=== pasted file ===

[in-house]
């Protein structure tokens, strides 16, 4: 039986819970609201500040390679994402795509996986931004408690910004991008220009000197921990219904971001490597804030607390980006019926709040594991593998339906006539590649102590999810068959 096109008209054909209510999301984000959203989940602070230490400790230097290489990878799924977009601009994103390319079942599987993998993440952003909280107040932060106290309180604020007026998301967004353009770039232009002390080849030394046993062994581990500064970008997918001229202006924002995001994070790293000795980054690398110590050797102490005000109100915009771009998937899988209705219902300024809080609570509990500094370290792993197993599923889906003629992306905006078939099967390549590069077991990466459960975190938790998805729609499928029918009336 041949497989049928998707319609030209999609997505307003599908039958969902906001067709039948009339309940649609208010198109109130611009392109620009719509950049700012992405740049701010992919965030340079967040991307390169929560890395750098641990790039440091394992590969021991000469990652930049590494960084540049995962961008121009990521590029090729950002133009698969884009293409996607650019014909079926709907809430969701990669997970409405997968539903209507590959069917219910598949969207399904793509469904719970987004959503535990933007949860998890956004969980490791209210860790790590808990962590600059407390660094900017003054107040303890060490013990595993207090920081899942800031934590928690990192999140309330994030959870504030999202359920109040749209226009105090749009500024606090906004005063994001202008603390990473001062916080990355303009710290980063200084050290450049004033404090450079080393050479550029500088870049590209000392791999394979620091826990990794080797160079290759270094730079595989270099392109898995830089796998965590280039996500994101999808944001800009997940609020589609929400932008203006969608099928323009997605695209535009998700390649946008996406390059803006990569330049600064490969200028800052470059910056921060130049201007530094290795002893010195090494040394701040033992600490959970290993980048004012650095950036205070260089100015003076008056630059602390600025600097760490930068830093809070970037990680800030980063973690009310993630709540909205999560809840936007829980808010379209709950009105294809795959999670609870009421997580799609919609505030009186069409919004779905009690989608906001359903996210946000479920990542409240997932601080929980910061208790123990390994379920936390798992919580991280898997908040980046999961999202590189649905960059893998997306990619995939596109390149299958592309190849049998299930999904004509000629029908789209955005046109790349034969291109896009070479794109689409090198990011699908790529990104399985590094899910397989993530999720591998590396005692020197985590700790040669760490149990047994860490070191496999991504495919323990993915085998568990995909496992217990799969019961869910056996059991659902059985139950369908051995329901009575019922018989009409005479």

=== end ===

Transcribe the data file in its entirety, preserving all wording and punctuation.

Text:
[in-house]
């Protein structure tokens, strides 16, 4: 039986819970609201500040390679994402795509996986931004408690910004991008220009000197921990219904971001490597804030607390980006019926709040594991593998339906006539590649102590999810068959 096109008209054909209510999301984000959203989940602070230490400790230097290489990878799924977009601009994103390319079942599987993998993440952003909280107040932060106290309180604020007026998301967004353009770039232009002390080849030394046993062994581990500064970008997918001229202006924002995001994070790293000795980054690398110590050797102490005000109100915009771009998937899988209705219902300024809080609570509990500094370290792993197993599923889906003629992306905006078939099967390549590069077991990466459960975190938790998805729609499928029918009336 041949497989049928998707319609030209999609997505307003599908039958969902906001067709039948009339309940649609208010198109109130611009392109620009719509950049700012992405740049701010992919965030340079967040991307390169929560890395750098641990790039440091394992590969021991000469990652930049590494960084540049995962961008121009990521590029090729950002133009698969884009293409996607650019014909079926709907809430969701990669997970409405997968539903209507590959069917219910598949969207399904793509469904719970987004959503535990933007949860998890956004969980490791209210860790790590808990962590600059407390660094900017003054107040303890060490013990595993207090920081899942800031934590928690990192999140309330994030959870504030999202359920109040749209226009105090749009500024606090906004005063994001202008603390990473001062916080990355303009710290980063200084050290450049004033404090450079080393050479550029500088870049590209000392791999394979620091826990990794080797160079290759270094730079595989270099392109898995830089796998965590280039996500994101999808944001800009997940609020589609929400932008203006969608099928323009997605695209535009998700390649946008996406390059803006990569330049600064490969200028800052470059910056921060130049201007530094290795002893010195090494040394701040033992600490959970290993980048004012650095950036205070260089100015003076008056630059602390600025600097760490930068830093809070970037990680800030980063973690009310993630709540909205999560809840936007829980808010379209709950009105294809795959999670609870009421997580799609919609505030009186069409919004779905009690989608906001359903996210946000479920990542409240997932601080929980910061208790123990390994379920936390798992919580991280898997908040980046999961999202590189649905960059893998997306990619995939596109390149299958592309190849049998299930999904004509000629029908789209955005046109790349034969291109896009070479794109689409090198990011699908790529990104399985590094899910397989993530999720591998590396005692020197985590700790040669760490149990047994860490070191496999991504495919323990993915085998568990995909496992217990799969019961869910056996059991659902059985139950369908051995329901009575019922018989009409005479």